UK's Blair says EU exit would be "monumental error"
LONDON (Reuters) - Prime Minister David Cameron risks committing a monumental error that would threaten Britain's status as a world power if he allows rising anti-European Union sentiment to spiral into an EU exit, former leader Tony Blair said on Wednesday.
Britain's tortured relations with Europe have shot to the top of the political agenda in recent months, with rebellious anti-EU members of Cameron's ruling Conservatives pushing for a new role inside the 27-nation bloc - or even leaving altogether.
But while turning away from Europe may be a vote winner in the short-term, it would isolate Britain, undermine its international standing and damage its economy at a time of shifting global power, Blair said.
"This is the last moment conceivable that we should start talking about leaving... marginalizing ourselves at the very point at which we should be at the centre of things," Blair, who won three elections for the Labour Party, said in a speech at the Chatham House thinktank in London.
Cameron suffered a humiliating defeat in parliament on October 31 when rebels sided with Labour to demand EU spending cuts. He also faces a threat from the UK Independence Party, an anti-EU minority group.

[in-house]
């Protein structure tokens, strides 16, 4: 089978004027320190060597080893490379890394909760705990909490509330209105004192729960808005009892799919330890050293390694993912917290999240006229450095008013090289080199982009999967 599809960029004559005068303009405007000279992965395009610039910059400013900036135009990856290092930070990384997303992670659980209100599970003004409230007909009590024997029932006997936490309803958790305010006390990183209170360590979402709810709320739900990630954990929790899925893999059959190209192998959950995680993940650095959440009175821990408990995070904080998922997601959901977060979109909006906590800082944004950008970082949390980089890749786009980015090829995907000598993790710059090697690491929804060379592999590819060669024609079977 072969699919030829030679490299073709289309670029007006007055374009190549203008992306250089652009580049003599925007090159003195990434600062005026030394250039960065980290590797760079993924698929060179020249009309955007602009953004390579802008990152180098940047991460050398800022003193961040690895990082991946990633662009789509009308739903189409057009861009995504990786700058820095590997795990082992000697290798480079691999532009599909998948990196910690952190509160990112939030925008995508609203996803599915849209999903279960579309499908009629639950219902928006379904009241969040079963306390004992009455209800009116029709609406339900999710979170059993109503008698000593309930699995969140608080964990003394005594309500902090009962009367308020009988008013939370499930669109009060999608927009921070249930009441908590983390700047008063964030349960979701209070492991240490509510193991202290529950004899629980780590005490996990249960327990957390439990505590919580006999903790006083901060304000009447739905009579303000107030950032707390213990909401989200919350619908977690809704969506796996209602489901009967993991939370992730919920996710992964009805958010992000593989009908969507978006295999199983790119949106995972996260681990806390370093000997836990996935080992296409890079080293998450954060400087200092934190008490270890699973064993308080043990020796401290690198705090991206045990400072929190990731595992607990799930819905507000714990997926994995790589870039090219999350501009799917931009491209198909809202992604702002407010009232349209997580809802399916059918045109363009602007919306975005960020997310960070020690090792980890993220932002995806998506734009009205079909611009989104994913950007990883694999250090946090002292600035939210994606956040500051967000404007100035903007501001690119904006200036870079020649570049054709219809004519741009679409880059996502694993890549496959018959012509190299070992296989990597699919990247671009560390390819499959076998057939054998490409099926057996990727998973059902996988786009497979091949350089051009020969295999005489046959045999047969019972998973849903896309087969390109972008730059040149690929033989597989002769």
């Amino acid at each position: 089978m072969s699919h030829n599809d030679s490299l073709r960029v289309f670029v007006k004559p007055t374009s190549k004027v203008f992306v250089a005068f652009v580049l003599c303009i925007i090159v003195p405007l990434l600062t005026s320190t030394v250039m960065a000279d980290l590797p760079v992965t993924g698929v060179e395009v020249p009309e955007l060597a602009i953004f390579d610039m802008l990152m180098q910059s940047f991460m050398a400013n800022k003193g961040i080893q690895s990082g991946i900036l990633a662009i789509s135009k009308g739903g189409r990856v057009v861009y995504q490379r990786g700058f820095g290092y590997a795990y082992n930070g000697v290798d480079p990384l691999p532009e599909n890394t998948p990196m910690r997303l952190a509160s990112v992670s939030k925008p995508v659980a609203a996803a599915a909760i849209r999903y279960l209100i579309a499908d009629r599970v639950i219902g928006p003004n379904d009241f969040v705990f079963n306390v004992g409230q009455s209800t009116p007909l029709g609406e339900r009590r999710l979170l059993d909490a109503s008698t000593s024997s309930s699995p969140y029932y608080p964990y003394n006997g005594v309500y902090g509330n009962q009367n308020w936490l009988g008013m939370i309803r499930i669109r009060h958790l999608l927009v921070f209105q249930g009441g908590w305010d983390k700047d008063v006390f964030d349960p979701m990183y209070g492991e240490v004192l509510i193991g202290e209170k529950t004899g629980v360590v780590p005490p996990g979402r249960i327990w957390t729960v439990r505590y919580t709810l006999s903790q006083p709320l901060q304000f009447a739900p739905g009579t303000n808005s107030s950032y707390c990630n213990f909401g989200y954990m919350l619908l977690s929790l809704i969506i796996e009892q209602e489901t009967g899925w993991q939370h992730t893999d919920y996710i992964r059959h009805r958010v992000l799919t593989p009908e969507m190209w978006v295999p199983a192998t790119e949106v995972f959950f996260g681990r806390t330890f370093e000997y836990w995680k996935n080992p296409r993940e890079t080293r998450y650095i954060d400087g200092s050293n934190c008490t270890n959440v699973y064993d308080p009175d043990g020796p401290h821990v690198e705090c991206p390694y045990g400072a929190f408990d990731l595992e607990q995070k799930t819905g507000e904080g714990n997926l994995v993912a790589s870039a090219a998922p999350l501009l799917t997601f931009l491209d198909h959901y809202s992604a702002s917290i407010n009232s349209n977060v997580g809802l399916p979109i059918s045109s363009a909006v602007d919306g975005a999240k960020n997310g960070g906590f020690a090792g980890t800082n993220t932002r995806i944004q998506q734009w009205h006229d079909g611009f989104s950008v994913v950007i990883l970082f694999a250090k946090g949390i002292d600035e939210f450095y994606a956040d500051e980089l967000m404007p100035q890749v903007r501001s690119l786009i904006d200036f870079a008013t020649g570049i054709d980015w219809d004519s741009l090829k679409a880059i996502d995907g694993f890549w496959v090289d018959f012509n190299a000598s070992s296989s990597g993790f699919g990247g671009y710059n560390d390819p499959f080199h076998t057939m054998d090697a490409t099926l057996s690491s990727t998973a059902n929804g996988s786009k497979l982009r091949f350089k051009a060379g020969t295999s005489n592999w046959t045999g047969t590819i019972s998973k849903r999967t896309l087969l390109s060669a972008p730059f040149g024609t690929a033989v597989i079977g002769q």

The anti-EU camp sees Brussels as a meddling, wasteful superstate that threatens Britain's sovereignty. A poll on November 17 suggested 56 percent want to leave, against 30 percent who want to stay.
Urging politicians to do more to combat the anti-EU mood, Blair said Britain faced a "real and present danger by edging towards the exit".
"It would be a monumental error of statesmanship to turn our back on it and fall away from a crucial position of power and influence," Blair, wearing a navy suit and tie, told business leaders in the basement of an elegant 18th century townhouse.
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